There’s a number of brands of routers that give you both a fixed base as well as a plunge base. I survived a number of years with a Bosch router 1617 single speed router that had both bases. It’s 2hp. The motor can be moved between the bases giving you pretty good versitility. If I had it to do all over again the only change I would make is to get the variable speed model. Being able to slow the RPM’s a little will give you better ability to use larger bits (raised panel) in a table. I picked up a Bosch VS1617 on e-bay a while back for about $40 which I keep in my table and use the single speed for hand held operations. To richgeer’s point, it’s 2hp and much more comfortable to use than a larger one. As far as the table, I tried an “el-cheapo” table once, complete waste of money. I have since added a “built in” to my assembly table. I positioned it fairly close to the center of the table giving me just over 3’ infeed and just under 5’ outfeed. This gives me a more stable feeling when working with larger pieces compared to most tables I’ve looked at. Hope this helps.

-- Sawdust looks better in the garage than cars, explain that to your wife!

View TheDane's profile


5438 posts in 3685 days

#8 posted 05-25-2010 05:00 PM

I have a Porter-Cable 690 Series Router Combo Kit with both the plunge base and fixed base … I get a good deal of use from both bases and the motor (694VK) is a variable speed. I think I gave about $230 for it.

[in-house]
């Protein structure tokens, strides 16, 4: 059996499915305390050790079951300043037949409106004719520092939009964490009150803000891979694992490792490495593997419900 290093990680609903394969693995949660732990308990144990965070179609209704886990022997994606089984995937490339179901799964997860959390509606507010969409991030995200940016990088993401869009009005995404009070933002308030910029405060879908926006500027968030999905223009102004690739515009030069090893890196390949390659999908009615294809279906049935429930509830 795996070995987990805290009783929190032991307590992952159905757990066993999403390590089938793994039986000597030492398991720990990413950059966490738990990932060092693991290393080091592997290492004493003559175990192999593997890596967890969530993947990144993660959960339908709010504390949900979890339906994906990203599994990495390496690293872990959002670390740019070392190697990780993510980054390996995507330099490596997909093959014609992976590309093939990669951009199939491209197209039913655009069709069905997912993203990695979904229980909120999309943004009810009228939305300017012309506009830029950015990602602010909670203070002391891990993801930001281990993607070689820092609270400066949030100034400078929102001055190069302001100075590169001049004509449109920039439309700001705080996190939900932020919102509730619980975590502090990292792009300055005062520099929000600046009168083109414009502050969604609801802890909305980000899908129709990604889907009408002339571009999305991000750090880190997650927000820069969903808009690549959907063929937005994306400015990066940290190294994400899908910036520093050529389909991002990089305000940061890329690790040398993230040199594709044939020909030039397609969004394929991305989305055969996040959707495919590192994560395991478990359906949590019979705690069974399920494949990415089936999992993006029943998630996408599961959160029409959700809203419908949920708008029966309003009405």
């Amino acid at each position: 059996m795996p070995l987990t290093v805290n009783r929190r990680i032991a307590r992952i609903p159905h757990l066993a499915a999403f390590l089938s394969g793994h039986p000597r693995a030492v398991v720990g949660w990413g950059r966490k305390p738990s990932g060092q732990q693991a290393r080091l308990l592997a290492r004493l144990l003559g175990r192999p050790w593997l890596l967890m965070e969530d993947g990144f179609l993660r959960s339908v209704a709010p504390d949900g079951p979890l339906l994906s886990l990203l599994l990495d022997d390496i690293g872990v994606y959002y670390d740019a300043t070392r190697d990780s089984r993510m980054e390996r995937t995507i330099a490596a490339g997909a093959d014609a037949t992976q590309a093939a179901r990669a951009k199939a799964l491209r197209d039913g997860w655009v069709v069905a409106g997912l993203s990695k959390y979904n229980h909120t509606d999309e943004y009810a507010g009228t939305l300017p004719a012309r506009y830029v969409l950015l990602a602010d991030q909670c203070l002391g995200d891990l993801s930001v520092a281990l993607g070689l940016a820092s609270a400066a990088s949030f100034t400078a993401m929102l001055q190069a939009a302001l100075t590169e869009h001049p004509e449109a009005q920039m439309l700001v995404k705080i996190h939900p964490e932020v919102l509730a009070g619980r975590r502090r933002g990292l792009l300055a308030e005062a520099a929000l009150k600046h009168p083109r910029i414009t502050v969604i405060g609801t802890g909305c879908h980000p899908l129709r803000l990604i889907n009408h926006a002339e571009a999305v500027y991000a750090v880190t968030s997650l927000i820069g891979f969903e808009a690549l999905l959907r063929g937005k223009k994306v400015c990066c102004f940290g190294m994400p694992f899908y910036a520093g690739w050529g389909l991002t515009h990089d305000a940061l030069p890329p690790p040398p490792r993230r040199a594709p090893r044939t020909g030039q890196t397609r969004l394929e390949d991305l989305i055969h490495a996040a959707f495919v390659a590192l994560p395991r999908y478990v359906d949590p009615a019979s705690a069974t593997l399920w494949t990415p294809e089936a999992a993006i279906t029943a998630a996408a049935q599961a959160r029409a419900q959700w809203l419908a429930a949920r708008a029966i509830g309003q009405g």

I bought a used Bench Dog Contractor router table through Craigslist … the guy wanted $100 for it, and he threw in a Porter-Cable 6902 router. I bought a Woodpeckers Quick Lift 350A ($200) and an MLCS variable speed control ($35), so I have about $335 invested in my router table.

The 2 PC690 routers can handle both 1/4” and 1/2” shank bits.

I have a Ryobi laminate trimmer that is pretty much committed to roundovers and chamfers, and a Skil plunge router (1/4” shank) that never gets used. The Skil was the first router I ever bought, and I always found the plunge mechanism to be way too stiff. I also prefer 1/2” shank bits … I think they are safer and give you a better, smoother cut.

-- Gerry -- "I don't plan to ever really grow up ... I'm just going to learn how to act in public!"

View MisterCat's profile


22 posts in 2945 days

#9 posted 05-26-2010 06:02 AM

Josh, I have the same Hitachi KMV12C that live4ever has. It’s installed under a tablesaw extension wing (Grizzly 1023 RLW), and I find it works very well and it save space in the garage. The motor twists out of the base to make bit changes easy, and a digital height gauge by MLCS or Wixey makes it easy to set bit height without a lift. All in all the Hitachi is a great router that’s only slightly compromised by the fact that it’s not one of the ‘standards’ everybody makes accessories for.

The things I don’t like about it are: 1) the grizzly insert isn’t flush with the table, but sits down about 1/64th. Because it’s a circle supported at its edge, using tape for a shim is difficult. 2) The router on/off switch and speed control are at the top of the router, which means they aren’t easy to get to when mounted under a table.

I’ve also read some good things about the cheap Ryobi table from Home Depot. For a $100 it makes a good ‘starter’ table to see how much you use it and what features/flaws to consider when you move on.

My 2 cents,